Allens Avenue Road Safety Assessment



Allens Avenue Road Safety Assessment

On Wednesday morning, RIBike staff and volunteers joined with state and city officials to walk around Allens Ave and recommend improvements that would make the corridor safer for all road users. The map below details some of our recommendations, which most people in attendance agreed with.

Road Safety Assessments are often the first step to officially examining and fixing dangerous roadways. On Allens Ave, a few of the unanimous recommendations:

  • A road diet, making it one lane in each direction with a turning lane in the middle, instead of two lanes in each direction. Skye Levin from engineering consulting firm VHB, who was running this RSA, said that the traffic volume is reasonable for a road diet: traffic on Allens is about 22,000 Average Daily Traffic (ADT), and road diets are a good idea up to 25,000 ADT according to Federal Highway.
  • While actually removing the unused train tracks crossing Allens at an angle is probably difficult to get approval for from the owner of the train tracks, there are many examples of covering or paving over unused tracks. Diagonal tracks are one of the most hazardous things for bicycling, because your tire can get caught in the rut next to the track.
  • More frequent bike lane markings; long stretches of shoulder without markings make people think they can park there.
  • Dashed green lanes across intersections to make it clear bikes should be there at the most dangerous locations.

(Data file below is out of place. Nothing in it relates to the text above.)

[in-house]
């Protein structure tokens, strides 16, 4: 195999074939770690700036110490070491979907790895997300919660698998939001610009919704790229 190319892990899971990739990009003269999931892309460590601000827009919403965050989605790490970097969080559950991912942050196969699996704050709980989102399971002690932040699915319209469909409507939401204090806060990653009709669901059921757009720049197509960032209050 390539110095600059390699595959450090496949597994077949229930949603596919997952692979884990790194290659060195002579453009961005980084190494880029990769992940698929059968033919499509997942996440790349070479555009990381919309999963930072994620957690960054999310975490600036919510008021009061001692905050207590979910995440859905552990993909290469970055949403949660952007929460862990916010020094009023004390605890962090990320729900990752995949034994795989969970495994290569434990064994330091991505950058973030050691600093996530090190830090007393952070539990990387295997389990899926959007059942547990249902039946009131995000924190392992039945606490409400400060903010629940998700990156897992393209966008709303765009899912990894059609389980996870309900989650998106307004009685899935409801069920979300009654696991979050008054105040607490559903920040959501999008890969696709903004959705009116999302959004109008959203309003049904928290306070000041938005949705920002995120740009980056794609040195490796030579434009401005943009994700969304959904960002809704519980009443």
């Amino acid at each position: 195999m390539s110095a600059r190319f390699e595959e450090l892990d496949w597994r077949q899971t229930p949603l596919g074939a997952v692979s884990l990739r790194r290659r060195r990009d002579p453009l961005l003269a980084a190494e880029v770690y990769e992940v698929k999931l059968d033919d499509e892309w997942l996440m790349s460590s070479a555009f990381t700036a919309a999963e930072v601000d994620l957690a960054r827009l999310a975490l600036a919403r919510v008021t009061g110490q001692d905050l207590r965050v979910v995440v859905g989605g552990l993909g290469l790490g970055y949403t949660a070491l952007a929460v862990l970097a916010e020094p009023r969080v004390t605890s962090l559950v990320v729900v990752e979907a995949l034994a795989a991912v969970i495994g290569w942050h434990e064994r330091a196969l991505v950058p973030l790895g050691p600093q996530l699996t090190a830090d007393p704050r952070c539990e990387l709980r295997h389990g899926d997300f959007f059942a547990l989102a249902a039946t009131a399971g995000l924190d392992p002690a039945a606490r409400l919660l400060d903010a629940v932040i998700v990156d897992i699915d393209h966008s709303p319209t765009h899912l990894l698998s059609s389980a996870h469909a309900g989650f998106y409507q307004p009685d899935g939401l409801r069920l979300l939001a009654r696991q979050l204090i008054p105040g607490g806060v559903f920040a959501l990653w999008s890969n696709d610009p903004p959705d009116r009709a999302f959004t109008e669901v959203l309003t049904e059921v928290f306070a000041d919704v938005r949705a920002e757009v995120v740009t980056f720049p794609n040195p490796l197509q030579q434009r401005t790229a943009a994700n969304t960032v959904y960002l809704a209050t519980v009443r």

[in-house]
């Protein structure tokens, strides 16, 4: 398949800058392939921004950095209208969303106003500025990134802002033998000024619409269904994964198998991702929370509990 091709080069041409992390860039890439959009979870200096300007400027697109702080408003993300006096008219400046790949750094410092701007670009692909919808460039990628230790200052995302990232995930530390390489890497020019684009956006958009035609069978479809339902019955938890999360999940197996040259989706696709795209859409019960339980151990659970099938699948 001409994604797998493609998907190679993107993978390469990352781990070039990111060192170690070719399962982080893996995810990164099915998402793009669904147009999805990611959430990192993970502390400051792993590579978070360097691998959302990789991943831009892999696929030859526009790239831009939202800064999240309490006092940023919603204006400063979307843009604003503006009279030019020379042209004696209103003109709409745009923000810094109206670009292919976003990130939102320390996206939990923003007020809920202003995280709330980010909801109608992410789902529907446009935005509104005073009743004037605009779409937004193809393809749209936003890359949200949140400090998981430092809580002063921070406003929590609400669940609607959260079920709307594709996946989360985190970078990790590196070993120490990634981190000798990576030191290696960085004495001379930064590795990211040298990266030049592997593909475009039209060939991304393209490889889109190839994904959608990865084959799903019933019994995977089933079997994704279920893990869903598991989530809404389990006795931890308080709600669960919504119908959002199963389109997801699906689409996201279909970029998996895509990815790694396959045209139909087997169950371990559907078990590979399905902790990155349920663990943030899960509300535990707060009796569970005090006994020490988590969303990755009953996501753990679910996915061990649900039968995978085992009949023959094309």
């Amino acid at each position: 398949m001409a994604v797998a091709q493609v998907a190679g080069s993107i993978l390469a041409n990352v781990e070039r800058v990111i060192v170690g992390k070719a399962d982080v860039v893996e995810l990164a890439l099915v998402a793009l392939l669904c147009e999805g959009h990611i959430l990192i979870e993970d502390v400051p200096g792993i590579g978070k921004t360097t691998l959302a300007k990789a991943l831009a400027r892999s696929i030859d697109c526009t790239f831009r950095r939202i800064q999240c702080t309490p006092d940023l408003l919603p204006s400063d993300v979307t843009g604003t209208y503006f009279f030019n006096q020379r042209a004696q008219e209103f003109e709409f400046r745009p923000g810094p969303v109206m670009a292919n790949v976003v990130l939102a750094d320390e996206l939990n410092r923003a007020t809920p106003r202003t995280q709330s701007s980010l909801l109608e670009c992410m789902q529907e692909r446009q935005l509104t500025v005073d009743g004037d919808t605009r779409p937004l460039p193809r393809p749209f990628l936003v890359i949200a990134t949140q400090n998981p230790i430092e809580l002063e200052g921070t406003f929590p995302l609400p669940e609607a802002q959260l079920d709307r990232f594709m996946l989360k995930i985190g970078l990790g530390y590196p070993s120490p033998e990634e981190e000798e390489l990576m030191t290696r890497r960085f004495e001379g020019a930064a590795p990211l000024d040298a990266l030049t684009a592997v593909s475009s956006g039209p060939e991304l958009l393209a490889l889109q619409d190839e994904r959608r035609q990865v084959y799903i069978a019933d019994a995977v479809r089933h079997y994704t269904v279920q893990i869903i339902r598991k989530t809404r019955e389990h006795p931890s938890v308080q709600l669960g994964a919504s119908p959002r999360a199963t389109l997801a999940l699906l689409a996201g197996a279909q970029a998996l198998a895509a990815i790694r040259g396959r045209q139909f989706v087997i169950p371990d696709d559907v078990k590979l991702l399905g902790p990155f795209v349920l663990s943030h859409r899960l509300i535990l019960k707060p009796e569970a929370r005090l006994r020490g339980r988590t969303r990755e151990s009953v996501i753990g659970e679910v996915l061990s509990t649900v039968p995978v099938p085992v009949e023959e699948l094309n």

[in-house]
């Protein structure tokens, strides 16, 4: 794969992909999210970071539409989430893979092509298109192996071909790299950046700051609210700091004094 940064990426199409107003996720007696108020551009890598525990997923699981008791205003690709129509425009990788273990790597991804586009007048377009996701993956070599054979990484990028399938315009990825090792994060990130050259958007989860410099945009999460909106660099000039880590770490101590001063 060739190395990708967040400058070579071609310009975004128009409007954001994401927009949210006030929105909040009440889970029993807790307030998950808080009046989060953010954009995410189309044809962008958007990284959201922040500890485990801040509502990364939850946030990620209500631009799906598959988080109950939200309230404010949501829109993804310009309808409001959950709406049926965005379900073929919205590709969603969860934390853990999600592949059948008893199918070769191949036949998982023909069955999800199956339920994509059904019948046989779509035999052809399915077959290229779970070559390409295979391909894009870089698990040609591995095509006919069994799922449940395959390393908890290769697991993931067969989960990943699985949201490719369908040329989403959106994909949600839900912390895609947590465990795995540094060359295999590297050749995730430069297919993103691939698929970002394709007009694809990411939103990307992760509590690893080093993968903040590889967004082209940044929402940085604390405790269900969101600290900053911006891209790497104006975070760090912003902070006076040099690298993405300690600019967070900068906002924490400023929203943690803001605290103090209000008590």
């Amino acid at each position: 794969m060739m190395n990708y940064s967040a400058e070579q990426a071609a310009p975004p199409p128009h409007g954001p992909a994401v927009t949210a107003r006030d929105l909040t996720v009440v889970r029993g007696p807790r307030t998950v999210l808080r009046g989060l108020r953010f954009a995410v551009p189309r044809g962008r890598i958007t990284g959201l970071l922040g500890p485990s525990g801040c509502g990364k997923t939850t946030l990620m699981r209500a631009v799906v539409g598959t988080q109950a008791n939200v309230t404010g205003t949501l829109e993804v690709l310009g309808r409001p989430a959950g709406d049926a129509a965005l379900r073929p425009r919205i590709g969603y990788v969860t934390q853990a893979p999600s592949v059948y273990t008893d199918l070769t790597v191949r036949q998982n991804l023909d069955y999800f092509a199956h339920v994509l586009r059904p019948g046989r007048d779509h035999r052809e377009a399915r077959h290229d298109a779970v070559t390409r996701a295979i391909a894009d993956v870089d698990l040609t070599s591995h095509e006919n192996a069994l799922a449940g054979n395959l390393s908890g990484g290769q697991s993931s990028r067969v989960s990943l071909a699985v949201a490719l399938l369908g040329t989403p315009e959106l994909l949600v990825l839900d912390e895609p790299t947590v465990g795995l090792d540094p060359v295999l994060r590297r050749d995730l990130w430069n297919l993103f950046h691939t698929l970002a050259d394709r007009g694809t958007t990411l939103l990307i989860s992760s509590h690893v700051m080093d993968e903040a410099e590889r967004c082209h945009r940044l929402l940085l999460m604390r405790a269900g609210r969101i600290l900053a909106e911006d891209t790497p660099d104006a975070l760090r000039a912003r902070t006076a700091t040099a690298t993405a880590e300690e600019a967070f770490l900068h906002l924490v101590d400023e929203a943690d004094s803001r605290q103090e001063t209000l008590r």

• Greater enforcement of parking violations on the street. There are individual repeat offenders (one near Narragansett Improvement, strip clubs’ valet parking is another) and a general lack of observance of no-parking signs.

We look forward to working with RIDOT and the City to improve the safety of this important commuting corridor for all users.


  • Nancy
    Jan 27, 2017 at 5:57 am

    Based upon experience, Allens is a dangerous road for bikers. I don’t think anything more should be done on that road for bikers. Instead spend resources on an alternat route into the city. Broad street Eddy street. Drivers drive too fast on allens it is like a highway. Also they don’t give riders a break at the 95n on ramp near Honey Dew. If you want more input pls contact me. Thank you!.

  • Matt
    Jan 30, 2017 at 8:14 am

    Allens is a good bike route though, as it connects neighborhoods and has lots of underutilized space, which is what is largely causing it to be used at higher speeds. There are definitely ongoing maintenance issues that need to be addressed, but Eddy and Broad at some hours are much less comfortable to ride on, since there are currently no bike lanes, the roads are more heavily congested and narrower.

  • Alex
    Feb 1, 2017 at 10:58 am

    Some current conditions are impossible or very difficult to change (e.g. width of roadway, directness of route) and others are possible to change with the right interventions (e.g. quality of bike infrastructure, layout of street, which in turn influences driver behavior). Additionally, we should aspire for dense areas such as greater Providence to have dense bike networks. Broad Street is in the works for better bicycling & walking through City Walk, but Allens Ave has unique width & directness between downtown and Edgewood. With all that width, it’d definitely possible to address many of the dangers that bicyclists on Allens face from dangerous driving. For example, narrowing the lanes and thus decreasing the design speed of the traffic will go a long way to making it safer. So will keeping the bike lane clear of debris & parked cars. So will making actually separated bike lanes, which there’s plenty of room for.

    My point is, just because a road is currently dangerous for biking doesn’t mean we should abandon it and send bikes elsewhere. We can make it better through exerting political pressure!